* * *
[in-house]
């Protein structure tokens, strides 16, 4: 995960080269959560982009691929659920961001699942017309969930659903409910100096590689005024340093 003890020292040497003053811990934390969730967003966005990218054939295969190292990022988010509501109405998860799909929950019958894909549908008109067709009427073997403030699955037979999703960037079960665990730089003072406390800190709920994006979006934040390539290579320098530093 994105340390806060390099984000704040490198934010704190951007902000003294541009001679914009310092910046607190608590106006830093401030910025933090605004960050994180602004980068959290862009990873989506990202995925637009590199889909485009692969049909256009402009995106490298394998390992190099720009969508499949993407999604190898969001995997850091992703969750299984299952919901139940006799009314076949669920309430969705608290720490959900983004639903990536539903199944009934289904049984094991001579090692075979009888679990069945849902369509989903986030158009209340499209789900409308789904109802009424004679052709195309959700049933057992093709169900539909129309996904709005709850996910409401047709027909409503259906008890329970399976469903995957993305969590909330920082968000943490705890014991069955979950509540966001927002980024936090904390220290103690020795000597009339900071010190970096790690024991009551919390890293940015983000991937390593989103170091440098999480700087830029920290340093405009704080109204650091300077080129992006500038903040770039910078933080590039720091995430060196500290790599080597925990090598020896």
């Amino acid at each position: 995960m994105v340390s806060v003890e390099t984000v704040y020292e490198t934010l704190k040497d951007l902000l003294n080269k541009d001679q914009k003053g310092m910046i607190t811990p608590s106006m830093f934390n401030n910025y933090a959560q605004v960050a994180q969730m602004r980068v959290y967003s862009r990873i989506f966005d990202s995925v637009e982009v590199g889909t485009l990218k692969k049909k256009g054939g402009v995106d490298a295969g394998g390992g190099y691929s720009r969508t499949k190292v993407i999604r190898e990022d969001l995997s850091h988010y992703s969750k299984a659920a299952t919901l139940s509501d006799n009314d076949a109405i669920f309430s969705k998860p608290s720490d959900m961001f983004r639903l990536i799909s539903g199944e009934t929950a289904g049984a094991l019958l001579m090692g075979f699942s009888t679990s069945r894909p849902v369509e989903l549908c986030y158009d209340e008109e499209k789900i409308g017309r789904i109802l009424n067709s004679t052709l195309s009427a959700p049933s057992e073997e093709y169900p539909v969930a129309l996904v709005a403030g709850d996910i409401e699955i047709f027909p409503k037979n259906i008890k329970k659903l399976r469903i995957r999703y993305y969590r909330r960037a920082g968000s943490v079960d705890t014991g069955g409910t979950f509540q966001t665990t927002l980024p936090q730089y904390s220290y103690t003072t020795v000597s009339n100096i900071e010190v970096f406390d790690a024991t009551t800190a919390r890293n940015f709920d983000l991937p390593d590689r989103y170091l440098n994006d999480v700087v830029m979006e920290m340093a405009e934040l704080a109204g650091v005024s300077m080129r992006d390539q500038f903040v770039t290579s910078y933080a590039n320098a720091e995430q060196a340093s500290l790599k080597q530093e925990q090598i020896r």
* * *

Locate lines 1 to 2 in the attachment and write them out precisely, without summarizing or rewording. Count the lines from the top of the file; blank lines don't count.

[in-house]
């Protein structure tokens, strides 16, 4: 995960080269959560982009691929659920961001699942017309969930659903409910100096590689005024340093 003890020292040497003053811990934390969730967003966005990218054939295969190292990022988010509501109405998860799909929950019958894909549908008109067709009427073997403030699955037979999703960037079960665990730089003072406390800190709920994006979006934040390539290579320098530093 994105340390806060390099984000704040490198934010704190951007902000003294541009001679914009310092910046607190608590106006830093401030910025933090605004960050994180602004980068959290862009990873989506990202995925637009590199889909485009692969049909256009402009995106490298394998390992190099720009969508499949993407999604190898969001995997850091992703969750299984299952919901139940006799009314076949669920309430969705608290720490959900983004639903990536539903199944009934289904049984094991001579090692075979009888679990069945849902369509989903986030158009209340499209789900409308789904109802009424004679052709195309959700049933057992093709169900539909129309996904709005709850996910409401047709027909409503259906008890329970399976469903995957993305969590909330920082968000943490705890014991069955979950509540966001927002980024936090904390220290103690020795000597009339900071010190970096790690024991009551919390890293940015983000991937390593989103170091440098999480700087830029920290340093405009704080109204650091300077080129992006500038903040770039910078933080590039720091995430060196500290790599080597925990090598020896």